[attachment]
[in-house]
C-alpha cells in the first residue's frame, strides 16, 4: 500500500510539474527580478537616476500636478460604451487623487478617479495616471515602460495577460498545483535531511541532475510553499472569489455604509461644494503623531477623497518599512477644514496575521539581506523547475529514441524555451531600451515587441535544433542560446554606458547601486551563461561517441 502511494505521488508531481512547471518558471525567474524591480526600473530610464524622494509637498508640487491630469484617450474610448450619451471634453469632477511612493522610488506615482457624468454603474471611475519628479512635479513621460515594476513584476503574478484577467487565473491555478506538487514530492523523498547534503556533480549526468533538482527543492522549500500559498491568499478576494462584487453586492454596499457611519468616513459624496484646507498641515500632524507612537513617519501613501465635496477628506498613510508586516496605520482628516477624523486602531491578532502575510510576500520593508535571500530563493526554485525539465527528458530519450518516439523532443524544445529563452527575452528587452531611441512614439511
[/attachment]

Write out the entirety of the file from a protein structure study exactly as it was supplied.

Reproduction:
[in-house]
C-alpha cells in the first residue's frame, strides 16, 4: 500500500510539474527580478537616476500636478460604451487623487478617479495616471515602460495577460498545483535531511541532475510553499472569489455604509461644494503623531477623497518599512477644514496575521539581506523547475529514441524555451531600451515587441535544433542560446554606458547601486551563461561517441 502511494505521488508531481512547471518558471525567474524591480526600473530610464524622494509637498508640487491630469484617450474610448450619451471634453469632477511612493522610488506615482457624468454603474471611475519628479512635479513621460515594476513584476503574478484577467487565473491555478506538487514530492523523498547534503556533480549526468533538482527543492522549500500559498491568499478576494462584487453586492454596499457611519468616513459624496484646507498641515500632524507612537513617519501613501465635496477628506498613510508586516496605520482628516477624523486602531491578532502575510510576500520593508535571500530563493526554485525539465527528458530519450518516439523532443524544445529563452527575452528587452531611441512614439511